Rain gauges, as already have been shown, were used periodically in various parts of the world at different times, viz., in India around the fourth century B.C., Palestine in the first century A.D., China in the thirteenth century, and Korea in the fifteenth century, but they were not used in Europe till about the seventeenth century.
The first to have done so on that continent was the Italian, Benedetto Castelli, who made some isolated experiments with a non-recording rain gauge around 1639. There too Sir Christopher Wren devised two of the earliest recording instruments,1 one of which was later modified by Robert Hooke. But it was not until the latter part of the seventeenth century that a widespread interest began to appear in the construction of various types of rain gauges and in obtaining systematic volumetric measurements of precipitation.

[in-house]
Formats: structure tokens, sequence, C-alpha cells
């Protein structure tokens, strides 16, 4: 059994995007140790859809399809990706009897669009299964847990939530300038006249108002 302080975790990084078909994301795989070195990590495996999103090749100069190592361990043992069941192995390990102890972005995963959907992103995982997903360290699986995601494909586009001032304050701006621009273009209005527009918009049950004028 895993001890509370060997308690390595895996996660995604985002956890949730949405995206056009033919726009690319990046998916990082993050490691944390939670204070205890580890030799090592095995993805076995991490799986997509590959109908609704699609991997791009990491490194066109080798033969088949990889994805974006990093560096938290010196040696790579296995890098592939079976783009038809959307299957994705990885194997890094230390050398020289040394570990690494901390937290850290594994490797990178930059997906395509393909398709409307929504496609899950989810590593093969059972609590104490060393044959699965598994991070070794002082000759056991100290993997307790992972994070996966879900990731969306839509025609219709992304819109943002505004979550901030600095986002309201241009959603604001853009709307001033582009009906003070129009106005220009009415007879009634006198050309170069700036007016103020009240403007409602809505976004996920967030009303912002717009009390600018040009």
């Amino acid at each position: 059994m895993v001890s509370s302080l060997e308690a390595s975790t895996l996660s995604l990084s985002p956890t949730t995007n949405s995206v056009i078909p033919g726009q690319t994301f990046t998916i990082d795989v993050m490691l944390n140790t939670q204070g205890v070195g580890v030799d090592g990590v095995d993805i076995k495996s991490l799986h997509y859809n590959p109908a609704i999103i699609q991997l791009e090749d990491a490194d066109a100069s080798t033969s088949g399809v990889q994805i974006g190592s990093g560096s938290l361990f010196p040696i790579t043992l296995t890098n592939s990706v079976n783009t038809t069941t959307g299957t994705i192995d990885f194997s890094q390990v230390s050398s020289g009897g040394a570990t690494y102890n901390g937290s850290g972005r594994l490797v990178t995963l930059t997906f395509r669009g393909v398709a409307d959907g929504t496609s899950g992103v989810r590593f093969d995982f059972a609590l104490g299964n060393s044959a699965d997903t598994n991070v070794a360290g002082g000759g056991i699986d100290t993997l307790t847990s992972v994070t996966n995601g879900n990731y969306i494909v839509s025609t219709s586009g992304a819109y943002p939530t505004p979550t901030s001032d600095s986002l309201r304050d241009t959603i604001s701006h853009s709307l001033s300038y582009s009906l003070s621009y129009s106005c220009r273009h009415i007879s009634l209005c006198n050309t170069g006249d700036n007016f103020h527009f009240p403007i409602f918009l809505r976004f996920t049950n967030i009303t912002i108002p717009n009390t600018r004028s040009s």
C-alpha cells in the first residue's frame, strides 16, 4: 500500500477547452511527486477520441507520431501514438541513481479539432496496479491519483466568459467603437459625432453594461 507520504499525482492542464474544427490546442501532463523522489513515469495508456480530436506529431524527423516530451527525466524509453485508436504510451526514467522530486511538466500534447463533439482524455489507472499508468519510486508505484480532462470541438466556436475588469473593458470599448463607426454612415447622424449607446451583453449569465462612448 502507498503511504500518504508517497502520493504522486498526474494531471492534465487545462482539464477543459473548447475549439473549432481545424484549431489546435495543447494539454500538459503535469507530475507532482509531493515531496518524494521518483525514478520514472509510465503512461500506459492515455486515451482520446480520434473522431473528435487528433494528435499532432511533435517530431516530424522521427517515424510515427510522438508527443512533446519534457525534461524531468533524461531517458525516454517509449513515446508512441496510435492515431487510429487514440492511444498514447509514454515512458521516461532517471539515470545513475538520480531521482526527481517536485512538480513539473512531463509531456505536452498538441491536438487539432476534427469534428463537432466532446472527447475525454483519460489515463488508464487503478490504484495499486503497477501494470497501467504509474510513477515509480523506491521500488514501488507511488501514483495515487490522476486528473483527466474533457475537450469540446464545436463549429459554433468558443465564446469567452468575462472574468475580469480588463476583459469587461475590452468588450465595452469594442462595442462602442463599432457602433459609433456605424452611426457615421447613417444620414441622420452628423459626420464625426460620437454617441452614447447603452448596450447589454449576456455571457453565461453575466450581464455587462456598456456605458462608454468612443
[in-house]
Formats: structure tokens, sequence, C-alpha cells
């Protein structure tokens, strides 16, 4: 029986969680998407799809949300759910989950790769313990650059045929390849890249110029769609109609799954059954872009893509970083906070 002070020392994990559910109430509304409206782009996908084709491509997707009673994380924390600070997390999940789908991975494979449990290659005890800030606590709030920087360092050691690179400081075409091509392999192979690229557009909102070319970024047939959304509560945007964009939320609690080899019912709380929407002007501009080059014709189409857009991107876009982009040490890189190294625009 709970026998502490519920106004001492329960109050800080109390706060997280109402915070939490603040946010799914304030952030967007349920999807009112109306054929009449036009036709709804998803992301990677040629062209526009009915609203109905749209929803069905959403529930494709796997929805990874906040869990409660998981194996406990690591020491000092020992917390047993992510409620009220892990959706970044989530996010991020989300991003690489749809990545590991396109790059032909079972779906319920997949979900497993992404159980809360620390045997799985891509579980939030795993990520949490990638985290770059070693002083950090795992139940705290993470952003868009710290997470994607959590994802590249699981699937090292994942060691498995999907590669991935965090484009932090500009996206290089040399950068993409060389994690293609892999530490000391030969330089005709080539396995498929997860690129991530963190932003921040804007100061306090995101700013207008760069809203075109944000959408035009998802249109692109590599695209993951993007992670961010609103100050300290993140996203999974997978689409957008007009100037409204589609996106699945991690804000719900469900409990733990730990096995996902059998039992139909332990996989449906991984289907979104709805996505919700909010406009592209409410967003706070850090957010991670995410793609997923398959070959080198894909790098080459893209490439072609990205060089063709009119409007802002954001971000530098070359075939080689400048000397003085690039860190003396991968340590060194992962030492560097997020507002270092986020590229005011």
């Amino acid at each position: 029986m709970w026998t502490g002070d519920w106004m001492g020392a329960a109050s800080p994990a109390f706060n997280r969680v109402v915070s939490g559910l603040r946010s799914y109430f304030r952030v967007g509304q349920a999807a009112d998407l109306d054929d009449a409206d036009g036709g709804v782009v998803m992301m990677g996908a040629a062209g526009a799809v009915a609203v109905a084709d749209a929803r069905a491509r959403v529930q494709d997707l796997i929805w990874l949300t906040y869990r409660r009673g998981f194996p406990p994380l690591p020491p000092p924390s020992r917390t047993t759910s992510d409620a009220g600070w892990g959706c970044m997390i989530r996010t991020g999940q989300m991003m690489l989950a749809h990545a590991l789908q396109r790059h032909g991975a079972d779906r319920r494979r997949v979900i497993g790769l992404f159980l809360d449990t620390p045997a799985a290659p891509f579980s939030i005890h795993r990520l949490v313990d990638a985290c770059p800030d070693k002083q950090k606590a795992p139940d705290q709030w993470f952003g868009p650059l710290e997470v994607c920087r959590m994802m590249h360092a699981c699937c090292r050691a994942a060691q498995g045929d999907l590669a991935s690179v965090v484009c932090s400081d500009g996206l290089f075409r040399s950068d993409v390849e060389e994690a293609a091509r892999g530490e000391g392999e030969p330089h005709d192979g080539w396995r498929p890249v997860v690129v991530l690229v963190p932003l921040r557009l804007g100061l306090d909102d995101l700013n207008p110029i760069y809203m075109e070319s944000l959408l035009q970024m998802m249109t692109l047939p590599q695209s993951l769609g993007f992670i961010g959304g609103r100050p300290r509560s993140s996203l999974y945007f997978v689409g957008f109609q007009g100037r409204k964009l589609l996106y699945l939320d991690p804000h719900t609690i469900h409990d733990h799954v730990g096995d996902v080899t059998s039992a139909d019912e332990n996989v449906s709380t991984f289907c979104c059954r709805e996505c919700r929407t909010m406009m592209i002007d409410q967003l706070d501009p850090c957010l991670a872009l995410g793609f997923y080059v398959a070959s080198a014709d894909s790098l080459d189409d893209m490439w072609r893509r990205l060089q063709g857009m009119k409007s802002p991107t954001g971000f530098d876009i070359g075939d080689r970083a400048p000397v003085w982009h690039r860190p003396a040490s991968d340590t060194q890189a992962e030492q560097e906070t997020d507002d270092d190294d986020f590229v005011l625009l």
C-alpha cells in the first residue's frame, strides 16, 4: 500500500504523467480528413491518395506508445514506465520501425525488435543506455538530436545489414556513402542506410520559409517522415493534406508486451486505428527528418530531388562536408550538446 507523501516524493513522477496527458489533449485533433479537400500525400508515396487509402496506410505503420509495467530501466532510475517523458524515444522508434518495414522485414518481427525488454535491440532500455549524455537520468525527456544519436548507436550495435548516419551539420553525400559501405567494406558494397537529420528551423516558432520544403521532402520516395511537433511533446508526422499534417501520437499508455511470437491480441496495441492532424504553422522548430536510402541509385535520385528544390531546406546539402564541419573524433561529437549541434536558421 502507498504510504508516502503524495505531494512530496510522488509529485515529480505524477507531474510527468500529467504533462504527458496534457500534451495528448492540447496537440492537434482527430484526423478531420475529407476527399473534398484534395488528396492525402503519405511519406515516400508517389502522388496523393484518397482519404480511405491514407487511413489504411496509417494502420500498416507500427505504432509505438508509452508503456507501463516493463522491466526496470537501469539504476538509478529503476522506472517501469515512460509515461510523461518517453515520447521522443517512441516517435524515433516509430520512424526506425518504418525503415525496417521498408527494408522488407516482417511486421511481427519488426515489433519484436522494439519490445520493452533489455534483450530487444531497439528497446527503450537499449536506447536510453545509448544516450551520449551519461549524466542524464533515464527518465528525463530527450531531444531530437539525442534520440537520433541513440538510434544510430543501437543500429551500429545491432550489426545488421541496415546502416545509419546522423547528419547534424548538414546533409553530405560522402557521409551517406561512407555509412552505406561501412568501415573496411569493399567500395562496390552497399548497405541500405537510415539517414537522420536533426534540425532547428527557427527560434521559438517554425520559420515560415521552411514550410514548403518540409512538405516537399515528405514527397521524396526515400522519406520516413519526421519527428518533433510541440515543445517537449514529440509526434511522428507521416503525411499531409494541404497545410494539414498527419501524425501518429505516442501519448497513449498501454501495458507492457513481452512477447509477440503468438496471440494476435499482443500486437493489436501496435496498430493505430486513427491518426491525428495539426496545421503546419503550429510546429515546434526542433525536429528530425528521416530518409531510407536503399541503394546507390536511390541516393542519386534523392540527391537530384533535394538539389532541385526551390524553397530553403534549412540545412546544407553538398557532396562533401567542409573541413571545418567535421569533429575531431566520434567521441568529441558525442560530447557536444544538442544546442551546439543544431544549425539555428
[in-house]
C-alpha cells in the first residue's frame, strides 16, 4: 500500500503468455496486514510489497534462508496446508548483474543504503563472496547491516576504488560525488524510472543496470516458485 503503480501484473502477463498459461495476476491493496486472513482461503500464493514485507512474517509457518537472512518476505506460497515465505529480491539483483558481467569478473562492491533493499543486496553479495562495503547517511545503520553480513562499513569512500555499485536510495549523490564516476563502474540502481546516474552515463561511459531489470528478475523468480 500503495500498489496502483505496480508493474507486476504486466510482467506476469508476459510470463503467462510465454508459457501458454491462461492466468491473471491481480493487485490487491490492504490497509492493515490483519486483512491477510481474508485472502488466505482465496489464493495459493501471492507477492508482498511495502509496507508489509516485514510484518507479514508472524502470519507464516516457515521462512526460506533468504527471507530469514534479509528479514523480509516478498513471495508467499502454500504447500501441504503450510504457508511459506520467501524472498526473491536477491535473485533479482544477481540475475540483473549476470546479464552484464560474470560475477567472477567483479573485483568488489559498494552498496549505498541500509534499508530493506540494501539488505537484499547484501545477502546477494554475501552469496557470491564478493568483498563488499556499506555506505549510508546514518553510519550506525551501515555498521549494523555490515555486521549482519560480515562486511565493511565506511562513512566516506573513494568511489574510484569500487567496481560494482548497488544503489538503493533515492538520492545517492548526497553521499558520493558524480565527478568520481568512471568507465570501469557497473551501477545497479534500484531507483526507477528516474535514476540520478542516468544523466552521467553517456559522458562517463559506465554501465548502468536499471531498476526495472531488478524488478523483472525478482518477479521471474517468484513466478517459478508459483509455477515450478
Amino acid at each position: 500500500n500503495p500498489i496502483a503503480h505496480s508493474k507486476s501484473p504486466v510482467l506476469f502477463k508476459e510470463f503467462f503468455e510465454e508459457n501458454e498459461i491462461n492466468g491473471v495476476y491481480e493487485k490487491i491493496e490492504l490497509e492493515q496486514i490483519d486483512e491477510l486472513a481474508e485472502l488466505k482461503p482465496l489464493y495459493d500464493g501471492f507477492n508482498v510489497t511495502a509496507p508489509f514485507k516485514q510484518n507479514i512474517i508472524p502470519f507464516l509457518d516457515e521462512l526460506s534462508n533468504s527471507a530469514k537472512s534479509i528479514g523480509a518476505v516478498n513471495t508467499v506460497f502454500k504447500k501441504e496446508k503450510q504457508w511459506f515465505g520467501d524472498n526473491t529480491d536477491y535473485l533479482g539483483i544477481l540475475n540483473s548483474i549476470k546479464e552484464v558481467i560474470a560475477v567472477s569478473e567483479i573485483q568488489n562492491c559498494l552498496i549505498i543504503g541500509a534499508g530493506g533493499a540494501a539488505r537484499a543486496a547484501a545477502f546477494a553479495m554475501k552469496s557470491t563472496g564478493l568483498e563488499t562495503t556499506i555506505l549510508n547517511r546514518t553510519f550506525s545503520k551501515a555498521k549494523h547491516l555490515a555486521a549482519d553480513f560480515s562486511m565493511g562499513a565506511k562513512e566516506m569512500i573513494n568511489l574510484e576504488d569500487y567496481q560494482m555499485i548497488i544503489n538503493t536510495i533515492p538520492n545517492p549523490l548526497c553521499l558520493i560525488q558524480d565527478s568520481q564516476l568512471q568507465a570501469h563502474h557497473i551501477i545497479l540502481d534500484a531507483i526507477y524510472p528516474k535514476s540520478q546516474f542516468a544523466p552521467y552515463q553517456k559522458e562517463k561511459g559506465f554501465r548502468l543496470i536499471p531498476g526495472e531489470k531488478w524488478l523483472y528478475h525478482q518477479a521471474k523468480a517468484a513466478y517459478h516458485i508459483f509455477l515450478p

By Asit K. Biswas, Chapter 11 of the book: History of Hydrology, 1970, North-Holland Publishing Company, Amsterdam.